incunabula


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Related to incunabula: Gutenberg

incunabula

(ĭn'kyo͝onăb`yo͝olə), plural of

incunabulum

[Late Lat.,=cradle (books); i.e., books of the cradle days of printing], books printed in the 15th cent. The known incunabula represent about 40,000 editions. The books include products of more than 1,000 presses, including such famous printers as Gutenberg, Jenson, Caxton, and Aldus Manutius and give evidence as to the development of typography in its formative period. These books were generally large quarto size, bound in calf over boards of wood, decorated with red initials (rubricated) and ornamental borders, and carrying a colophoncolophon
[Gr.,=finishing stroke]. Before the use of printing in Western Europe a manuscript often ended with a statement about the author, the scribe, or the illuminator.
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 but no title page. Notable European collections of incunabula are in Paris, London (British Museum), Oxford (Bodleian Library), Vienna, Rome, Milan, Brussels, and The Hague. Notable American collections are in Washington, D.C. (Library of Congress), New York City (Morgan Library and others), Providence (John Carter Brown Library and Annmary Brown Memorial), San Marino, Calif. (Henry E. Huntington Library), and in the libraries of Harvard and Yale Univ. For an introduction to incunabula and a guide to further study, see Margaret B. Stillwell, Incunabula and Americana 1450–1800 (2d ed. 1961).

Incunabula

 

the earliest printed books, prepared from typesetting forms prior to 1501. In external appearance they resemble manuscript books. The type is most commonly Gothic; there are no indentations in incunabula. Their editions usually numbered from 100 to 300 copies. About 40,000 different editions were published; nearly one-half million copies are in existence. There are no incunabula of Russian origin, since the first printed books appeared in Russia only in the middle of the 16th century. The largest collections of incunabula in the USSR are in the Lenin State Library, the M. E. Saltykov-Shchedrin State Public Library, and the Library of the Academy of Sciences of the USSR.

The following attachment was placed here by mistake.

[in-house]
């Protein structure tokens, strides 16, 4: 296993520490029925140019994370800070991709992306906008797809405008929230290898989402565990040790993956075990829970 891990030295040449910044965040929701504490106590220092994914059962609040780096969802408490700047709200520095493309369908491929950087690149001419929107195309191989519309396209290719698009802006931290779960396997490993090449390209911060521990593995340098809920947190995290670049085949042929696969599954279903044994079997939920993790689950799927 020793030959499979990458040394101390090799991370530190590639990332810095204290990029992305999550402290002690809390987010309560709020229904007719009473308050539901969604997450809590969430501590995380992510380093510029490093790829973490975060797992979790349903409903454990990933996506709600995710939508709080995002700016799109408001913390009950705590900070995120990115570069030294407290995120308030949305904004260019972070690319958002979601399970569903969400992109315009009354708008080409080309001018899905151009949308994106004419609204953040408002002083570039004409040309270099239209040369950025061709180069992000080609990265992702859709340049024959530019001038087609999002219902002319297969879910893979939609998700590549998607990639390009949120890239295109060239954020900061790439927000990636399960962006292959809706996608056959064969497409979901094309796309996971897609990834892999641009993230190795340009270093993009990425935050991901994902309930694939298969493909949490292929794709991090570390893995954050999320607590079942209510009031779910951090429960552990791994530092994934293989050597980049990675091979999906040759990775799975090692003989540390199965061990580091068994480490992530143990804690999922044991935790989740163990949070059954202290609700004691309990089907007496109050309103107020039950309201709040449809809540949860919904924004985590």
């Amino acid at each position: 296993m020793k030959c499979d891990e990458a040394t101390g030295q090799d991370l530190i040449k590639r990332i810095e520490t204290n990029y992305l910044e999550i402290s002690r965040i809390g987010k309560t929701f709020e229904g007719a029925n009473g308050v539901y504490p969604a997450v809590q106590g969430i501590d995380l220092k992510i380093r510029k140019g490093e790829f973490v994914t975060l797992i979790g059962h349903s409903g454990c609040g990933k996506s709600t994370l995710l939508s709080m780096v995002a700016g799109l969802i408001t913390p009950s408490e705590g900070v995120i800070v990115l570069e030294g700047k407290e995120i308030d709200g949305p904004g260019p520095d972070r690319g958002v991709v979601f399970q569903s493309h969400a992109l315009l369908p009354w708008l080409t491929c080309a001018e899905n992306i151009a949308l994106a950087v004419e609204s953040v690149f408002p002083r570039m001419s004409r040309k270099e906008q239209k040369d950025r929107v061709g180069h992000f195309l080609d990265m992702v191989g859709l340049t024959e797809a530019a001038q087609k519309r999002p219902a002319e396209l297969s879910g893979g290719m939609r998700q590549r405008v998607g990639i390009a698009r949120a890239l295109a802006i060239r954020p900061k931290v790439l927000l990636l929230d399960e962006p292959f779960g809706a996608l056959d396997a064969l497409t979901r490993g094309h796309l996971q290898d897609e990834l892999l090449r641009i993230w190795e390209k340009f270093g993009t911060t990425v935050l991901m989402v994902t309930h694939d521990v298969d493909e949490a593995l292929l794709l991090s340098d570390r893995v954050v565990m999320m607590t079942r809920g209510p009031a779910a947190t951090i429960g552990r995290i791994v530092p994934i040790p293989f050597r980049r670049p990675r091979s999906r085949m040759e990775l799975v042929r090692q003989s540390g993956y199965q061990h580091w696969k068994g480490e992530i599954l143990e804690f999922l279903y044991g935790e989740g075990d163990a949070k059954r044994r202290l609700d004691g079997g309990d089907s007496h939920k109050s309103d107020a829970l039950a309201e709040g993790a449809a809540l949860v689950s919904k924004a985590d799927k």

References in periodicals archive ?
The Collection of Incunabula of the National Library of Colombia: Tracks and Silences in its Formation
(25) Colwell notes that the images of the incunabula printed in Lyon were closely modeled on the woodcuts of Richel's edition, but they are in fact derived from the exact same woodblocks.
One artificial barrier that remains, probably for good reason, is the modern bibliographic distinction between incunabula and sixteenth-century books.
Books published before 1501, called incunabula ("swaddling clothes" in Latin, indicating their arrival during the "infancy of the art of printing"), tell a lot about the cultural history of their countries of origin.
The result of these collations and researches, then, is that Zimmerman puts greater faith in readings in Class I manuscripts, [phi], and also the incunabula, which she has convincingly demonstrated may preserve genuine readings.
The poetic version of the novella of Gismonda and Guiscardo on which the present transcription is based is found in the Rare Book Collection at the University of North Carolina at Chapel Hill (Incunabula 469.5).2 The book, in 4, is bound in red cardboard and contains 4 unnumbered folios, or leaves, no title or title page, and no colophon.
In the end, in her book, Stoppino achieves at least two results: she underscores some of Orlando Furioso's lesser known sources, and she does so through the direct study of manuscripts and incunabula currently available only in a small number of libraries whose distance renders consultation outside the reach of many scholars.
The project, funded with a grant from the London-based Polonsky Foundation, will digitally reproduce a total of 1.5 million pages of manuscripts and ancient books from the Vatican Library and the Bodleian Libraries in three subject areas: Greek manuscripts, incunabula and Hebrew manuscripts.
The results of her practice of resistance are incunabula of feminist art--works such as Tapp und Tastkino (Tap and Touch Cinema), 1968, Am der Mappe der Himdigkeit (From the Portfolio of Doggedness), 1968, and Body Sign Action, 1970.
There are 69 incunabula - books that were printed in the first 50 years after the invention of the press in 1450 - 680 books from the 16th century, 6,250 from the 17th and approximately 12,500 from the 18th.